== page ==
29/10/2014 11:56 GMT | Updated 29/12/2014 05:59 GMT

More to Movember Than the Moustache

Cue Handlebar, Pencil and Gable. No, not the latest hot and hip TV series; Movember is on its way, and with it a smorgasbord of facial fuzz designed to raise awareness of prostate cancer, a disease that currently affects over 250,000 men in the UK. This simple initiative has done wonders in promoting research and support for these men, with patients being diagnosed earlier and living longer than ever before. However, while a moustache might last a month, the challenges for survivors of the disease last a lifetime.

Fighting cancer doesn't stop after remission. Not only must prostate cancer survivors adapt to post-treatment side-effects such as weight gain, sexual difficulties and depression, there is a wider and more serious trend that survivors are often blind to.

A recent survey of UK men with prostate cancer found that 63% were overweight and 71% inactive. While this in itself may not be shocking (after all in the UK 64% of adults are overweight or obese, which is certainly shocking), it is the effect of this sedentary lifestyle, combined with the particular effects of prostate cancer treatment that can have a major impact on long term well-being and survival.

Widely used treatments such as hormone therapy not only have side effects such as hot flushes, fatigue and anxiety, but also put men at a substantive risk of cardiovascular problems, such as stroke and heart disease. This is because the hormones used for treatment affect how fats in the diets are metabolised and stored.

In the short term, men undergoing this treatment are fighting cancer. In the long term, this treatment can exasperate an already unhealthy lifestyle, leaving men with another potential battle on their hands. However, if acted on early, not only will these men survive cancer, they can go on to improve their post-cancer quality of life immeasurably.

Fortunately, these risks can be mitigated through simple lifestyle changes, and importantly through education. However, it is an unfortunate and well-known fact that a lot of men avoid engaging with healthcare, so getting information to them, and offering support in a way that is attractive to them, is a major challenge.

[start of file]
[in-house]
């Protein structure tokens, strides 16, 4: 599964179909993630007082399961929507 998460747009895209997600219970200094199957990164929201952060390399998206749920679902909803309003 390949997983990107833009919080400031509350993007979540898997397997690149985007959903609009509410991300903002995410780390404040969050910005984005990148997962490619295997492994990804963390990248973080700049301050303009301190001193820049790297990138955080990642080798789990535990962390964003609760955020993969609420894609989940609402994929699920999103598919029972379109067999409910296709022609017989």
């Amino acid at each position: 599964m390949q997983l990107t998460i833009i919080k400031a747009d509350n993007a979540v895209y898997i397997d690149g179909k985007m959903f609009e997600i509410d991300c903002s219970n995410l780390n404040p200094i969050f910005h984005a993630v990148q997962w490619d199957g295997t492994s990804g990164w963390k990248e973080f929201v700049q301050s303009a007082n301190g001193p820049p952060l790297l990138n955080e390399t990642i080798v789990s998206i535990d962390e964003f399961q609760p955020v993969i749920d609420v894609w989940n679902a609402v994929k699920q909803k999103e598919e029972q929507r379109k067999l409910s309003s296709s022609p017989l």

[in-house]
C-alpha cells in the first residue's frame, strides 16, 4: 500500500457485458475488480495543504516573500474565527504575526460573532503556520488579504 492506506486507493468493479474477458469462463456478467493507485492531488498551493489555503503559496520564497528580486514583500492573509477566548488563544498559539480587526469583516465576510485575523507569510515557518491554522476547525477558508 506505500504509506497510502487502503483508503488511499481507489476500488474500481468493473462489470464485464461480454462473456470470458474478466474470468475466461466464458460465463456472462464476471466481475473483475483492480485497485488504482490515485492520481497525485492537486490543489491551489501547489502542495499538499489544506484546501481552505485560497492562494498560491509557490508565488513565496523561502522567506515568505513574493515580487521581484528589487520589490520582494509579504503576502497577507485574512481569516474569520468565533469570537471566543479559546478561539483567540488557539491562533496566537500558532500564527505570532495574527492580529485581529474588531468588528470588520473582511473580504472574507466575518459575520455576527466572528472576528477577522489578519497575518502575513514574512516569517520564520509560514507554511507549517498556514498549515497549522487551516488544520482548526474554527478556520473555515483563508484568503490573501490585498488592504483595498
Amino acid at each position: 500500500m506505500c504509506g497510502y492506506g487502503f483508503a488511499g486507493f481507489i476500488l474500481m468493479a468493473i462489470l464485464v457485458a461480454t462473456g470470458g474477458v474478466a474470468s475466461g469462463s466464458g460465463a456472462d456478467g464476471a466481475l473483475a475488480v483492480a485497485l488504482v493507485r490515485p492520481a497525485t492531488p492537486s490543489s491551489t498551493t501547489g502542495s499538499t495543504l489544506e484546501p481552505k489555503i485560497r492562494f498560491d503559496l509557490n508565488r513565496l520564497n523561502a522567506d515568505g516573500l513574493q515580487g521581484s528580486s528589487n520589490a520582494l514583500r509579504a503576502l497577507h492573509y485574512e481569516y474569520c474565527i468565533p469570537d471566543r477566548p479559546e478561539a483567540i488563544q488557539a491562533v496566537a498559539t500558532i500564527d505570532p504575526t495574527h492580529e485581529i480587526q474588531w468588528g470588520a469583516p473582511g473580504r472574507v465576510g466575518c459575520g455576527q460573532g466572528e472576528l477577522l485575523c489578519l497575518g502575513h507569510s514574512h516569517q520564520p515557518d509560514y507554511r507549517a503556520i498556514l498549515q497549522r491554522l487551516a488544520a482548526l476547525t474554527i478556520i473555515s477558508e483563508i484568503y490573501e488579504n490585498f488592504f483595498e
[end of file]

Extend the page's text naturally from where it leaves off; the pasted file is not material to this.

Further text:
This is where simple high-street initiatives can make all the difference. True NTH Redi is a new pharmacy-based programme specifically designed to deliver risk assessed and personalised advice, support and motivation to survivors regarding their future exercise, diet and life-style.

It is not simply an information service, but offers practical resources such as free pedometers, stretch bands, DVDs, recipes and personalised action plans to men, with the aim of providing motivation and support for men living life post-prostate cancer. It is modelled on a successful initiative for diabetes management currently used in England.

It seems obvious to us all that healthy eating and regular exercise is a good strategy for a healthy and long life, but a lot of us also understand that life's complexities can sometimes roadblock our best efforts. Add in the trauma of dealing with a potentially life-threatening disease, and it is no wonder that many cancer survivors struggle to adapt to a new lifestyle post-treatment - one that can often include side-effects that last long past the disease itself.

This is why accessing support where it is available is so important. That support can be a call to a friend, joining your partner for a walk in the park or setting goals with the help of a professional.

Whatever the support and methods chosen, the message I want people to take away from this year's Movember is that once you reach for the razor in December, don't forget to reach for other goals too. Old stigmas surrounding diseases such as prostate cancer have, thankfully, been discarded, but it seems there are still wider stigmas when it comes to men accessing support systems.

Hopefully by bringing this support to the high street, these stigmas will in time also be confined to history.

Sara Faithfull, professor of Cancer Nursing Practice, Director of Health Science Innovation and Enterprise at the University of Surrey